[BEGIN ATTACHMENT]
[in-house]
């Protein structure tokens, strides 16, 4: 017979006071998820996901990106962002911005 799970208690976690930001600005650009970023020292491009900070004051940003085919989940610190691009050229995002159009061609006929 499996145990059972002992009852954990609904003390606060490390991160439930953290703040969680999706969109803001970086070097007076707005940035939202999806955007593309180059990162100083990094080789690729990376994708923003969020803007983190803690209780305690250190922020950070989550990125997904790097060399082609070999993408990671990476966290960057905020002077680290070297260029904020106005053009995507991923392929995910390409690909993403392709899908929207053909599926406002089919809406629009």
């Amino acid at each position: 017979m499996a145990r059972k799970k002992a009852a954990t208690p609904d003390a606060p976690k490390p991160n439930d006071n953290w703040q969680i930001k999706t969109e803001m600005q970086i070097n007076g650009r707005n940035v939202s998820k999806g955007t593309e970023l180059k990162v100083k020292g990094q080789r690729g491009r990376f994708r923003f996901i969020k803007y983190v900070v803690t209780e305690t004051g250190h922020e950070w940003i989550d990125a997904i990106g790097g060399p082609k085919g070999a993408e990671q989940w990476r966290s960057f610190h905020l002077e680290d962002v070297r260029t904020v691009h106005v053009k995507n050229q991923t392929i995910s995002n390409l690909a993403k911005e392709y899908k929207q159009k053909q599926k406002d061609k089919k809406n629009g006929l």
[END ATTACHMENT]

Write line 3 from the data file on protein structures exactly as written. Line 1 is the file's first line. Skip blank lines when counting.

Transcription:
């Amino acid at each position: 017979m499996a145990r059972k799970k002992a009852a954990t208690p609904d003390a606060p976690k490390p991160n439930d006071n953290w703040q969680i930001k999706t969109e803001m600005q970086i070097n007076g650009r707005n940035v939202s998820k999806g955007t593309e970023l180059k990162v100083k020292g990094q080789r690729g491009r990376f994708r923003f996901i969020k803007y983190v900070v803690t209780e305690t004051g250190h922020e950070w940003i989550d990125a997904i990106g790097g060399p082609k085919g070999a993408e990671q989940w990476r966290s960057f610190h905020l002077e680290d962002v070297r260029t904020v691009h106005v053009k995507n050229q991923t392929i995910s995002n390409l690909a993403k911005e392709y899908k929207q159009k053909q599926k406002d061609k089919k809406n629009g006929l």